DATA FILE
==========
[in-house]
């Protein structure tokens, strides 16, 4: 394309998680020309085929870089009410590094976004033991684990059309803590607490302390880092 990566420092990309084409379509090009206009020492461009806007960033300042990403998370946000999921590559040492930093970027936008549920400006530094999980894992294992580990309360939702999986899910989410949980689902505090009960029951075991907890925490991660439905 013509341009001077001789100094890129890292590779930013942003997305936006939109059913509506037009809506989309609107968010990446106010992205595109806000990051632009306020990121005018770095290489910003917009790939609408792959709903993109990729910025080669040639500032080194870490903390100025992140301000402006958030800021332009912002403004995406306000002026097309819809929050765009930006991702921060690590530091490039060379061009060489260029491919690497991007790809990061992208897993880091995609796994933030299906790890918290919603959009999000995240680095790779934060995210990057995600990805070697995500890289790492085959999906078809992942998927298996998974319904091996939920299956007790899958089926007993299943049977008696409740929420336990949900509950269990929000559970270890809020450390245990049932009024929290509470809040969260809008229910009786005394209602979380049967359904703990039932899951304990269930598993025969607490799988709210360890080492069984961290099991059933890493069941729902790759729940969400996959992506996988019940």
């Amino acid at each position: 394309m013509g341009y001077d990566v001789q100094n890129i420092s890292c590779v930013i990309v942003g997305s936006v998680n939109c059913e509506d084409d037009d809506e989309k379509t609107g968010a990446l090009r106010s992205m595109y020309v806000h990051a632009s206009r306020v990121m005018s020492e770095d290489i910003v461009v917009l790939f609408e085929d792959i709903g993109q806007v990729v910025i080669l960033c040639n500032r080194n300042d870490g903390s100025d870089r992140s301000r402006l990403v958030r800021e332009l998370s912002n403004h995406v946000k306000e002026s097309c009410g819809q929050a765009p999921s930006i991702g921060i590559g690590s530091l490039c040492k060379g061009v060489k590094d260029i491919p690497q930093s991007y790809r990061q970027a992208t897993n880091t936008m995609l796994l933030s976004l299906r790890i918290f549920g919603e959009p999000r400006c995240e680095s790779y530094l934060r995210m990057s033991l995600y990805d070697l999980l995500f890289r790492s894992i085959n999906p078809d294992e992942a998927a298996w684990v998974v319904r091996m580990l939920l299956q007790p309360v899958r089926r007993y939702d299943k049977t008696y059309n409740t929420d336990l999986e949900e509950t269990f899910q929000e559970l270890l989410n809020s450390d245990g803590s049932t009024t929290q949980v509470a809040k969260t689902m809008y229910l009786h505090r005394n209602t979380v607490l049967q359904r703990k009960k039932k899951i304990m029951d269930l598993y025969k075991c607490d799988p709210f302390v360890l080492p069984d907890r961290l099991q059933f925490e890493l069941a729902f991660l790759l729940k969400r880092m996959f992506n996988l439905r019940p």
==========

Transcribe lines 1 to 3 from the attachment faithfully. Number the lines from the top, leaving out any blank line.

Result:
[in-house]
């Protein structure tokens, strides 16, 4: 394309998680020309085929870089009410590094976004033991684990059309803590607490302390880092 990566420092990309084409379509090009206009020492461009806007960033300042990403998370946000999921590559040492930093970027936008549920400006530094999980894992294992580990309360939702999986899910989410949980689902505090009960029951075991907890925490991660439905 013509341009001077001789100094890129890292590779930013942003997305936006939109059913509506037009809506989309609107968010990446106010992205595109806000990051632009306020990121005018770095290489910003917009790939609408792959709903993109990729910025080669040639500032080194870490903390100025992140301000402006958030800021332009912002403004995406306000002026097309819809929050765009930006991702921060690590530091490039060379061009060489260029491919690497991007790809990061992208897993880091995609796994933030299906790890918290919603959009999000995240680095790779934060995210990057995600990805070697995500890289790492085959999906078809992942998927298996998974319904091996939920299956007790899958089926007993299943049977008696409740929420336990949900509950269990929000559970270890809020450390245990049932009024929290509470809040969260809008229910009786005394209602979380049967359904703990039932899951304990269930598993025969607490799988709210360890080492069984961290099991059933890493069941729902790759729940969400996959992506996988019940």
């Amino acid at each position: 394309m013509g341009y001077d990566v001789q100094n890129i420092s890292c590779v930013i990309v942003g997305s936006v998680n939109c059913e509506d084409d037009d809506e989309k379509t609107g968010a990446l090009r106010s992205m595109y020309v806000h990051a632009s206009r306020v990121m005018s020492e770095d290489i910003v461009v917009l790939f609408e085929d792959i709903g993109q806007v990729v910025i080669l960033c040639n500032r080194n300042d870490g903390s100025d870089r992140s301000r402006l990403v958030r800021e332009l998370s912002n403004h995406v946000k306000e002026s097309c009410g819809q929050a765009p999921s930006i991702g921060i590559g690590s530091l490039c040492k060379g061009v060489k590094d260029i491919p690497q930093s991007y790809r990061q970027a992208t897993n880091t936008m995609l796994l933030s976004l299906r790890i918290f549920g919603e959009p999000r400006c995240e680095s790779y530094l934060r995210m990057s033991l995600y990805d070697l999980l995500f890289r790492s894992i085959n999906p078809d294992e992942a998927a298996w684990v998974v319904r091996m580990l939920l299956q007790p309360v899958r089926r007993y939702d299943k049977t008696y059309n409740t929420d336990l999986e949900e509950t269990f899910q929000e559970l270890l989410n809020s450390d245990g803590s049932t009024t929290q949980v509470a809040k969260t689902m809008y229910l009786h505090r005394n209602t979380v607490l049967q359904r703990k009960k039932k899951i304990m029951d269930l598993y025969k075991c607490d799988p709210f302390v360890l080492p069984d907890r961290l099991q059933f925490e890493l069941a729902f991660l790759l729940k969400r880092m996959f992506n996988l439905r019940p």